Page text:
Dr Alfred Grech, Dr Stephen West, Dr Ramon Tonna


The transcriptome is the collection of RNAs transcribed by a cell or tissue. Transcriptomics is an integral component with other -omics technology. Specifically, it is being used with them in translational research to understand health and disease at different levels, be it  single-cell resolution, a tissue or a patient. The knowledge gained will and is being translated in the prevention and management of human diseases, including Covid-19.


The term transcriptome was coined in 1996 by Charles Auffrey, a distinguished researcher at the French National Centre for Scientific Research. The transcriptome is the collection of RNAs transcribed and that includes tRNA (transfer RNA), rRNA (ribosomal RNA), mRNA (messenger RNA) and ncRNA (noncoding RNA). The transcriptome is dynamic and changes temporally and spatially in various cells of the body. Its profiling with the help of bioinformatics is and will provide knowledge of its functionality in human health and disease, including Covid-19. With other –omic technology (genomics, epigenomics, proteomics, metabolomics, microbiomics), transcriptomic profiling is being applied to understand normalcy and pathology, be that of a single-cell, a tissue or a patient. Indeed, transcriptomic profiling is becoming instrumental for stratification of patients, for the selection of better targeted therapies (personalized medicine), and for biomarkers in diagnosis and prognosis. Moreover transcriptomic data is guiding drug repositioning, saving resources and time, and thus speeding the development of drugs.1


The first method to profile the human transcriptome was ‘EST (Expressed Sequence Tags) sequencing’. Later on, other methods included ‘SAGE’ (Serial Analysis of Gene Expression) and ‘microarray’.  Today, NGS (Next Generation Sequencing)-based RNA-Seq is the method of choice. Notably, the most commonly method used is Illumina sequencing.

RNA-Seq is able to detect the expression of all the genes and also the different species of the RNA world. This yields huge amounts of data that might hold back its use clinically because of costs and feasibility. A practical solution is available in targeted RNA-Seq methods like ‘AmpliSeq-RNA panels’ that are made to study a relatively small number of gene sets (usually 150 to 900 genes).2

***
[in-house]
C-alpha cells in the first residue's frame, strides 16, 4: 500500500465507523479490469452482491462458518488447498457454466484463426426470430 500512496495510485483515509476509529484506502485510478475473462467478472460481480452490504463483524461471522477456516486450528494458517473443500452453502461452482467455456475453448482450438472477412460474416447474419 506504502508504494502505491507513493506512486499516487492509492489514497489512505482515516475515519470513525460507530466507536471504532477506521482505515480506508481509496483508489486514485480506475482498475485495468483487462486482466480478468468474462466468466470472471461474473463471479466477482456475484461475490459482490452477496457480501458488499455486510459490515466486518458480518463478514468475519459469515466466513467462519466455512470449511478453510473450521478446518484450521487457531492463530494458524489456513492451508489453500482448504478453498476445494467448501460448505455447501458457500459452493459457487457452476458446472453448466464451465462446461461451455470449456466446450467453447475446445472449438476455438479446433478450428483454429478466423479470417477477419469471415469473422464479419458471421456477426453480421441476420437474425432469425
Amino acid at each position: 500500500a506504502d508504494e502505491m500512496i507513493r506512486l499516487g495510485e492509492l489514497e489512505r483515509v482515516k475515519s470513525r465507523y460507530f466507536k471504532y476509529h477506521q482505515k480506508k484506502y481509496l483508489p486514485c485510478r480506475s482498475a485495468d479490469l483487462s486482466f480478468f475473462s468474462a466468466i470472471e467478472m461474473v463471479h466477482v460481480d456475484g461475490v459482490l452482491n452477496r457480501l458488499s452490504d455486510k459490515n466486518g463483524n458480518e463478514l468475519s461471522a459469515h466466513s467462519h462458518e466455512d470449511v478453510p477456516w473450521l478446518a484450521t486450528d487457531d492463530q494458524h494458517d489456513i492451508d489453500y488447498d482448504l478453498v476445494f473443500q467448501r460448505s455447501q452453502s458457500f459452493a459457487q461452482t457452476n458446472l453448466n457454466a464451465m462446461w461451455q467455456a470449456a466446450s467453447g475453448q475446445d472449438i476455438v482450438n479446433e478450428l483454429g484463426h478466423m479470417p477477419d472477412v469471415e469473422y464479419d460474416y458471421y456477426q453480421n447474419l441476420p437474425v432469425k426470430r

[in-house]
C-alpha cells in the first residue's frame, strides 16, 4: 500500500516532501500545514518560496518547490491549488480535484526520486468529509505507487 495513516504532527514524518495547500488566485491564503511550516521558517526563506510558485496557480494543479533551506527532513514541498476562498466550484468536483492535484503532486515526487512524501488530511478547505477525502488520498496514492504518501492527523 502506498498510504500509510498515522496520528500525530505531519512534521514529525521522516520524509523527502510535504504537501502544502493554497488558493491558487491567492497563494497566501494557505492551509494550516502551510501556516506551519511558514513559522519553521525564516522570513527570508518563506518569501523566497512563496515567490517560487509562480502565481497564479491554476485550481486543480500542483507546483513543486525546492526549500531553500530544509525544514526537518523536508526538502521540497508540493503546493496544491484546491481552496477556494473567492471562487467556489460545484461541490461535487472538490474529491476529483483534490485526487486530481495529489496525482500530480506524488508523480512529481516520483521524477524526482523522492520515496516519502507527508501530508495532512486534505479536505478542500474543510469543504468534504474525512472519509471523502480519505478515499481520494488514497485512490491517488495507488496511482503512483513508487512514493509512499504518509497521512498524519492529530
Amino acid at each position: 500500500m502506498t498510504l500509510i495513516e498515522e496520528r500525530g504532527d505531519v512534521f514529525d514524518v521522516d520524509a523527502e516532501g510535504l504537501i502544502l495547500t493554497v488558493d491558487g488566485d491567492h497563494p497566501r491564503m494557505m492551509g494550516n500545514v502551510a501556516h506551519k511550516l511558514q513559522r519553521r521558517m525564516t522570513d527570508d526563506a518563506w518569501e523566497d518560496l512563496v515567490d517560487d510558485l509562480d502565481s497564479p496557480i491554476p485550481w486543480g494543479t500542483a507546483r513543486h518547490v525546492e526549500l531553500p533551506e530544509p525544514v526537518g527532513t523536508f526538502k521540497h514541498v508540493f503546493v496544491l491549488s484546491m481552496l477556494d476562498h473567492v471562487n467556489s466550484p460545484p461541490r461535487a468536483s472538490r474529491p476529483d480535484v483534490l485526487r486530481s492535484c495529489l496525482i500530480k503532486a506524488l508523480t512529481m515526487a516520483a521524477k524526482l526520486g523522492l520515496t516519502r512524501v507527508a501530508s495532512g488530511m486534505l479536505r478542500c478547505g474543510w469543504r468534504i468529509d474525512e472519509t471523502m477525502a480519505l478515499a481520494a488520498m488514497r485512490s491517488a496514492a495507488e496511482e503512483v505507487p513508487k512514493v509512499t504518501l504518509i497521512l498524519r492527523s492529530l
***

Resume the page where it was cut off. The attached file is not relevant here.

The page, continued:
Of course, in order to cater for the explosion of data coming from transcriptomics and other –omic platforms, there is constantly the need to find the best bioinformatic pipelines.


There is a lot of research worldwide to understand the molecular mechanisms involved in carcinogenesis. It has now been well-established that mutations in genomic regions that do not code for proteins are also responsible for carcinogenesis. These regions are still transcribed into ncRNAs and their aberrant expression is linked with different types of cancer.

Amongst the thousands of ncRNAs, research is showing that two classes of non-coding RNAs, (i) long non-coding RNAs (lncRNAs) and (ii) small nucleolar RNAs (snoRNAs) co-ordinate metastasis. Creaet al.3 propose that some snoRNAs and lncRNAs synergistically interact with protein-coding genes, generating a metastatic cellular phenotype. Moreover, they point out that lncRNAs and snoRNAs expression profiles can be potential biomarkers and be of use in the diagnosis and prognosis in cancer. And since the silencing of these lncRNAs and snoRNAs in models causes the death of cancerous cells and their metastasis, Creaet al. propose that they can be potential new targets for cancer treatment as well.